At 4:56pm on April 25 – Anzac Day – this year, Avril Chapman phoned her employer, the Tassal factory in Tasmania, to let them know she would not be in the next day for work.
“Hi Michelle, it’s Avril, one of your most loved pains in the arse,” she said in the voicemail, The Fair Work Commission said.
“Um it’s Anzac Day, my birthday, and I admit I have overindulged so I’m taking into account one of the golden rules, be fit for work, and I’m not going to be fit for work so I won’t be there.
“But um love ya, catch ya on the flip side.”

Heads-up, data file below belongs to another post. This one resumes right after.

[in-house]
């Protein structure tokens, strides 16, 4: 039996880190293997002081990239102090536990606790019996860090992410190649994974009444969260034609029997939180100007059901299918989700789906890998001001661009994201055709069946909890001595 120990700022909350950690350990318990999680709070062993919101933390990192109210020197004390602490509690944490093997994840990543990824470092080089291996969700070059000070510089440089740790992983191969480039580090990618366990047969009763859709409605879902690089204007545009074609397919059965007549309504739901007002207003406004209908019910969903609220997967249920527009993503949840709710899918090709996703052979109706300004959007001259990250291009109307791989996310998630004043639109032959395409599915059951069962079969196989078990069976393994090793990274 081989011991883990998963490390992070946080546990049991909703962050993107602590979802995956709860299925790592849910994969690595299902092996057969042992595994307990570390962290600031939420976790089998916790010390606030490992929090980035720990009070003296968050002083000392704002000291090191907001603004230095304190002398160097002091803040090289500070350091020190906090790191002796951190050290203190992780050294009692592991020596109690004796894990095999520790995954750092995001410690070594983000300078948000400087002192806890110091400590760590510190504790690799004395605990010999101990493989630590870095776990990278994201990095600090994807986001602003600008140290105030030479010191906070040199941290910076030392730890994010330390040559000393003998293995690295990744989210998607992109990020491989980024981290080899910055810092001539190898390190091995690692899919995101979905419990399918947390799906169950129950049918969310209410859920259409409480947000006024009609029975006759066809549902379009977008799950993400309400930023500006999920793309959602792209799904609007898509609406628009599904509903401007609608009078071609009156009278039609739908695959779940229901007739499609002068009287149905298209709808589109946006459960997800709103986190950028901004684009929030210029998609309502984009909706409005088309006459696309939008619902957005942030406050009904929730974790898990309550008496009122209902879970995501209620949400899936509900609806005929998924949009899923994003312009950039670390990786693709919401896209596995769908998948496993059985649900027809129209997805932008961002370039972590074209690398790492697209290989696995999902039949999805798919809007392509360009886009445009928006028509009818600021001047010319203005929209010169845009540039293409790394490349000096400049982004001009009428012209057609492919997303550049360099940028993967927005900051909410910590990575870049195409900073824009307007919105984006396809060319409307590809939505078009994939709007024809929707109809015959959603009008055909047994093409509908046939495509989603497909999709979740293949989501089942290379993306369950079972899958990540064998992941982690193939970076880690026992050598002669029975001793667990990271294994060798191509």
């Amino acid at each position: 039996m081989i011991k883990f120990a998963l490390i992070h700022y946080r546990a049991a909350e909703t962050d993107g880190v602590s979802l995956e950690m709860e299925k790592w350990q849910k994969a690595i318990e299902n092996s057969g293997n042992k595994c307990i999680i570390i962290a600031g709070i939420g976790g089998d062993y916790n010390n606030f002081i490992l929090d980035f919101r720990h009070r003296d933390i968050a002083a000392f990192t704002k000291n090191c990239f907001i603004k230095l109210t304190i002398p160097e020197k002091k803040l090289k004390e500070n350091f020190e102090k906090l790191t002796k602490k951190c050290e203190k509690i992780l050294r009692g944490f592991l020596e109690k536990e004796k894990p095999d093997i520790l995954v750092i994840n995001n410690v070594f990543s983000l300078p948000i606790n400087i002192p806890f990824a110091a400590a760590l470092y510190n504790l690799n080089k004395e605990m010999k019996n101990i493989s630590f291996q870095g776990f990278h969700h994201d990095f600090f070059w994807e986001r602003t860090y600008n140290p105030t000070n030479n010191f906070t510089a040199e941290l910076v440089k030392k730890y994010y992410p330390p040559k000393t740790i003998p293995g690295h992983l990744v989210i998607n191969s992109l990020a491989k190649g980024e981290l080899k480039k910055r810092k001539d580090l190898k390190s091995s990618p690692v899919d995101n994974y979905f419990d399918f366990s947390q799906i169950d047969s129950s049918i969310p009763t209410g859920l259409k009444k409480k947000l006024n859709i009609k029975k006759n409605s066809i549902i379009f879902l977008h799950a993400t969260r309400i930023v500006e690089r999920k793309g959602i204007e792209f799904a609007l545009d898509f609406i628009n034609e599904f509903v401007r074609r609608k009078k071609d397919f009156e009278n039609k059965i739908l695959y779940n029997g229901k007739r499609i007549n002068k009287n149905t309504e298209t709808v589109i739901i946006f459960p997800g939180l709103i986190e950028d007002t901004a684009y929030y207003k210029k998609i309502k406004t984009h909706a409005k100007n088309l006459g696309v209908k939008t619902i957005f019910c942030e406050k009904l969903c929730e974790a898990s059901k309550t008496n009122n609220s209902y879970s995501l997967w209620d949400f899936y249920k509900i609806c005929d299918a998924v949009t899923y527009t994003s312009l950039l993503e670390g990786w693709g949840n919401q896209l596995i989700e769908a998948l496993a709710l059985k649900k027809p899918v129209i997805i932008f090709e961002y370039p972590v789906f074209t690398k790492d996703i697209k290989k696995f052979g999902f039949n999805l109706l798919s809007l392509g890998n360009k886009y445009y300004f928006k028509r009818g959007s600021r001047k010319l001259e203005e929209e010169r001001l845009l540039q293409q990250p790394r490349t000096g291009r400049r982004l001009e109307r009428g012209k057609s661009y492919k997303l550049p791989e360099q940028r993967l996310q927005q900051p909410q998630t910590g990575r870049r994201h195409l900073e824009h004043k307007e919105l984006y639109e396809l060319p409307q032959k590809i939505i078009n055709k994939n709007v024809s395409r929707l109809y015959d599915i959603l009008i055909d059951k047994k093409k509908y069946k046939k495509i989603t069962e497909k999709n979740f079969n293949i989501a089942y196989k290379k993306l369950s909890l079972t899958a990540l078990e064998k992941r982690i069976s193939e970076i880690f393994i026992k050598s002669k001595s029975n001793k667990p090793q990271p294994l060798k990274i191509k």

When Avril returned to work on April 27, she was given a letter from her boss alleging misconduct and telling her she was being stood down with no pay.
Her employer felt that Avril was exploiting a 'golden safety rule' to "excuse or justify her behaviour".
"You had deliberately made a decision to consume alcohol to the extent that you would not be fit for work on 26 April 2017," the letter read.
"You were required to attend and be in a fit state to carry out your duties safely."
Avril, who scaled, sliced, weighed and packed fish at the Tasmanian factory, argued she did not make the decision "deliberately" and believed she was doing the "right and responsible thing" by calling in sick.
LISTEN: Is it ever okay to text your boss when you are sick? Mia, Holly and Jessie discuss on Mamamia Out Loud.